- Premier Szydlo meets senior EU commission official in Warsaw
- Investors demand higher yields to hold Poland’s bonds
Poland’s Prime Minister Beata Szydlo said she ready to resolve a months-long crisis over the country’s Constitutional Tribunal, taking a softer tack in a clash with the European Union over whether the country is backsliding on democratic standards.
Szydlo, who last week condemned an EU probe into rule-of-law in Poland as the biggest threat to sovereignty since communism, told European Commission First Vice President Frans Timmermans Tuesday that her government is “always ready for dialogue.” While it was a softening of her declaration that her government would “never bend to ultimatums ” from Brussels, the largest opposition party said her comments showed there’d been “no breakthrough” in relations with the 28-member club.
“We are ready to implement changes,” Szydlo said at a televised news conference in Warsaw, without giving details or taking questions. “We’ve been in talks with the EU for a while now, and this dialogue will continue.”
The dispute centers on changes to the court by Szydlo’s ruling party that triggered the EU’s first-ever probe into rule-of-law in a member state. The two sides are close to an understanding that respects Poland’s sovereignty and right to make its own political decisions while also satisfying the EU’s requirement that members adhere to the bloc’s democratic standards, Deputy Foreign Minister Konrad Szymanski said earlier in the day. Timmermans said he was “certain that this dialogue will end very quickly as the problem will be solved.”
The EU’s executive started its investigation in January after the Law & Justice party overhauled the tribunal, making it more difficult for the court to strike down new laws. The move, which strained Poland’s relations with partners in the EU and the U.S., was also cited by S&P Global Ratings when it imposed the sovereign’s first-ever credit downgrade this year.
Polish assets have underperformed regional peers since last October’s election, with the extra yield investors demand to own 10-year government bonds over similar German debt near a two-year high. The zloty has weakened 3.7 percent against the euro this year, the worst performer in the EU’s emerging east.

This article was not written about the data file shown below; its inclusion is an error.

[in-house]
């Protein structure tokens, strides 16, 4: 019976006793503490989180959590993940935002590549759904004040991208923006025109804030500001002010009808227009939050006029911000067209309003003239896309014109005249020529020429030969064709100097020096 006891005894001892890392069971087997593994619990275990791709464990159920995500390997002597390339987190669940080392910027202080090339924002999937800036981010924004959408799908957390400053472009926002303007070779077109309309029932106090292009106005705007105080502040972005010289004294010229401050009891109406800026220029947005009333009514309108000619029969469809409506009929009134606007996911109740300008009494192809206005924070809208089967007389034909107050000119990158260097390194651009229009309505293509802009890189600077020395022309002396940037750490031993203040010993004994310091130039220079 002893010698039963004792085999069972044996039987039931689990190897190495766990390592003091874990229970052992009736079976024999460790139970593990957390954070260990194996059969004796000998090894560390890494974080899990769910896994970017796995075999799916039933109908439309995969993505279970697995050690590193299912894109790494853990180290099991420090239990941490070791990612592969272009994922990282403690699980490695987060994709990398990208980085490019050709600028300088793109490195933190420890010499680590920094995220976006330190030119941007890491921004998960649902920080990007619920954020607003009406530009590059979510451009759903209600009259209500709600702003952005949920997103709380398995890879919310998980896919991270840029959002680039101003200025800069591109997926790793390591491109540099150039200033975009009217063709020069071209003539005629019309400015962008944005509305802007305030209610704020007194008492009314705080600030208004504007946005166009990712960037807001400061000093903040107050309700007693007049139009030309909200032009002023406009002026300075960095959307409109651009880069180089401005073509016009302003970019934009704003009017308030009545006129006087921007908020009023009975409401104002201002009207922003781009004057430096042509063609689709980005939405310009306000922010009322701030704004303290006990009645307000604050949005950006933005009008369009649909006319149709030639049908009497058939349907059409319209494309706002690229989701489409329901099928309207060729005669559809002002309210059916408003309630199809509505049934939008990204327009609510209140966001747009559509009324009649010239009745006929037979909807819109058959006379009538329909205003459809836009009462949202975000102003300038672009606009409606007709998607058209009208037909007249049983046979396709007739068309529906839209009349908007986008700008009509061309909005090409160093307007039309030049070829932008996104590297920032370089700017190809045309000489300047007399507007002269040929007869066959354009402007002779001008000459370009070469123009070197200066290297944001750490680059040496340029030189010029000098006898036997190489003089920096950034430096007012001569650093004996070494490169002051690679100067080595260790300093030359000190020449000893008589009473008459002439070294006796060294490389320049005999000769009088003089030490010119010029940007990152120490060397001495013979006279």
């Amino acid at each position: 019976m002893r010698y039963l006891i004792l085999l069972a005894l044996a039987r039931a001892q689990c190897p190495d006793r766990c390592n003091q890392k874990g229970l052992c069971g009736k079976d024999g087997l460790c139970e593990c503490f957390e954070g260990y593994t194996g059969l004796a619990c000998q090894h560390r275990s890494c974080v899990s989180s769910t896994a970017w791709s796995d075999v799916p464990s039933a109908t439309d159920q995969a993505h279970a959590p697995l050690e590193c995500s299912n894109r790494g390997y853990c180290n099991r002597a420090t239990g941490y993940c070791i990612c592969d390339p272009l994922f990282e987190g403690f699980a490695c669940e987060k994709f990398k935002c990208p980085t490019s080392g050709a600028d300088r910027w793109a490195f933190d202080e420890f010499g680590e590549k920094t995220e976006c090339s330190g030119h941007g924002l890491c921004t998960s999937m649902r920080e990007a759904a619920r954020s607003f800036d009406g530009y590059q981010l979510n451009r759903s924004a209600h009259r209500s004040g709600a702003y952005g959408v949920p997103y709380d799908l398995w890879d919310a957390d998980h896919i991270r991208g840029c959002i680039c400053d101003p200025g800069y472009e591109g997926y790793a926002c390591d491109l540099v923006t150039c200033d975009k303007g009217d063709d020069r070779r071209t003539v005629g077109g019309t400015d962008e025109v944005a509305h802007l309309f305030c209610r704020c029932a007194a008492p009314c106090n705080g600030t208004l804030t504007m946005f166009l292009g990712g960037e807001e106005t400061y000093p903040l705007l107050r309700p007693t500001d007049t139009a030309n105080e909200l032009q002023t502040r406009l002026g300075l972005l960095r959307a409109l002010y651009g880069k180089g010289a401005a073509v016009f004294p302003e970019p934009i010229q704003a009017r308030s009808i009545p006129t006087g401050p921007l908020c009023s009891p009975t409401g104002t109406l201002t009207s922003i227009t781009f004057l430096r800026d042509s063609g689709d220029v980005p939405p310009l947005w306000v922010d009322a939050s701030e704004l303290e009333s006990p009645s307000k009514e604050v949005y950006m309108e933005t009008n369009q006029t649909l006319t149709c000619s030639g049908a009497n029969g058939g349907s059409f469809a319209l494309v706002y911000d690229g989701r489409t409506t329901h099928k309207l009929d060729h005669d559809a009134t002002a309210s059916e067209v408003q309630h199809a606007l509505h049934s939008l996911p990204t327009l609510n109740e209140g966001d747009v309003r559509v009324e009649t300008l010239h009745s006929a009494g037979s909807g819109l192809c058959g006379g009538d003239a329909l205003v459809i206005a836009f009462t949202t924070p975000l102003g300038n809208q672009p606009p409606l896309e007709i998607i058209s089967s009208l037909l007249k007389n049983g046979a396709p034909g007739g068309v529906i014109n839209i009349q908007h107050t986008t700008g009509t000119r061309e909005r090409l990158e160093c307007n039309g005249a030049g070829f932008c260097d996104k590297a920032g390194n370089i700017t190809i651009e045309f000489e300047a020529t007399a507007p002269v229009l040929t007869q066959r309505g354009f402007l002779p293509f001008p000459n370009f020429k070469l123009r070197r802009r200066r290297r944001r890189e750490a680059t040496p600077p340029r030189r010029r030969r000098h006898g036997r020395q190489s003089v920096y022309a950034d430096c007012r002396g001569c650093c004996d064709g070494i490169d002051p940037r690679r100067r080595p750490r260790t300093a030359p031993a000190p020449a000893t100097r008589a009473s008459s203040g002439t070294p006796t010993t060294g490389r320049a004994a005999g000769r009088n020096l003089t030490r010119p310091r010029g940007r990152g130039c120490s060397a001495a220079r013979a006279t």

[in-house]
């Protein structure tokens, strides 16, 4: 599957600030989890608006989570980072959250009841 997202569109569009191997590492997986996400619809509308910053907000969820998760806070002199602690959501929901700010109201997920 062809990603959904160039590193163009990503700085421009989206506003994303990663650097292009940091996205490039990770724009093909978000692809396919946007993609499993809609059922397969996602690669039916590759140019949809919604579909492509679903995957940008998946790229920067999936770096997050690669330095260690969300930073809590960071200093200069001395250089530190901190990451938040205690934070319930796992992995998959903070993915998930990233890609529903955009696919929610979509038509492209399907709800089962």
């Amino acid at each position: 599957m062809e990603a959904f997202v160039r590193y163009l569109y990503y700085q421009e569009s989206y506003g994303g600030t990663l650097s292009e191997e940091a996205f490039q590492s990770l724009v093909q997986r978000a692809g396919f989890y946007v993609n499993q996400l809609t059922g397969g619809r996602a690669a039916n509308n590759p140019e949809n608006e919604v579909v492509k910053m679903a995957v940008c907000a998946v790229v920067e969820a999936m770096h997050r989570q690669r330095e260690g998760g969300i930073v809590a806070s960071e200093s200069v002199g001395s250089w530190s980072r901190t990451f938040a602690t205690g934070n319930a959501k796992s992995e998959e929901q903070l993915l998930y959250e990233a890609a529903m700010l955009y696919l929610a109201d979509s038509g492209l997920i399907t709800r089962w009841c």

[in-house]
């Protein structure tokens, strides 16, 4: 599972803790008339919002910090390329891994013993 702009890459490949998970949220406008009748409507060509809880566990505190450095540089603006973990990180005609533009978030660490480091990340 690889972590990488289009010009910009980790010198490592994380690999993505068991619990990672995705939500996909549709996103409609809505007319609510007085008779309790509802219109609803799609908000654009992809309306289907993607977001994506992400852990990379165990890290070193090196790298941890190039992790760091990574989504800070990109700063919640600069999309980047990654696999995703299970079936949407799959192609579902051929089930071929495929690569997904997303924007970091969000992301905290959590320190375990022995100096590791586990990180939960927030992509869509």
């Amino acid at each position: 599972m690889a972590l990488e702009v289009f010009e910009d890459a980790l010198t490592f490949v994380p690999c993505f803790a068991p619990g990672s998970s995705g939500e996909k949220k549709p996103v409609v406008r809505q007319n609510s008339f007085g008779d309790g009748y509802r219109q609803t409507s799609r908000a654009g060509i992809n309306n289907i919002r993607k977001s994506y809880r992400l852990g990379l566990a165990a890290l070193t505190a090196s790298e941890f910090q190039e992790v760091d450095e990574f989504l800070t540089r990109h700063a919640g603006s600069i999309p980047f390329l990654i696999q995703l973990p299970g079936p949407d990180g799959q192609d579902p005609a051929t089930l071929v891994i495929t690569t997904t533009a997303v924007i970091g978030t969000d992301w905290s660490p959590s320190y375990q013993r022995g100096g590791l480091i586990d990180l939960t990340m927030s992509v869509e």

Timmermans will debrief the commission’s other members in Brussels on Wednesday, EU spokesman Margaritis Schinas told reporters. He refused to comment on how close the two sides were to an agreement, saying it wasn’t appropriate to “frontload an opinion while you’re engaging in a process of constructive dialogue and you aim to find a solution.”
Opposition parties also met in Warsaw Tuesday to discuss the crisis around the top court, which ruled Law & Justice’s overhaul as illegal in March. Szydlo’s administration has refused to publish the ruling -- thereby preventing it from taking effect -- saying it was only an “opinion” by an incomplete panel of judges. President Andrzej Duda, a former Law & Justice member, hasn’t sworn in three justices picked by the previous parliament, opting instead to appoint judges selected by his party.
“The prerequisite for any compromise is having the verdict published by the government and the justices sworn in by the president,” Grzegorz Schetyna, leader of the opposition Civic Platform party, told reporters. “This is no breakthrough.”
Szydlo told lawmakers in Warsaw last week that the probe could “break apart” the EU. Parliament passed a non-binding resolution “in the defense of sovereignty of Poland and the rights of its citizens,” the first such move since the ex-communist country of 38 million people joined the bloc in 2004.
Her comments followed a European Commission statement giving Poland until May 23 to show “significant progress” in resolving the conflict or face an expansion in the rule-of-law investigation. If the probe is prolonged, authorities in Warsaw will have two weeks to submit feedback before the start of a potential process of “constructive dialogue” aimed at “finding solutions to the concerns set out in the opinion,” the commission said in a statement on May 18.
If the concerns aren’t “satisfactorily resolved within a reasonable time,” the commission may issue a recommendation, another step in a procedure that in theory could end with Poland being stripped of its EU voting powers. Such a proposal would need approval by all other member countries, something that Hungarian Prime Minister Viktor Orban, a political ally of the Law & Justice party, said he would never allow.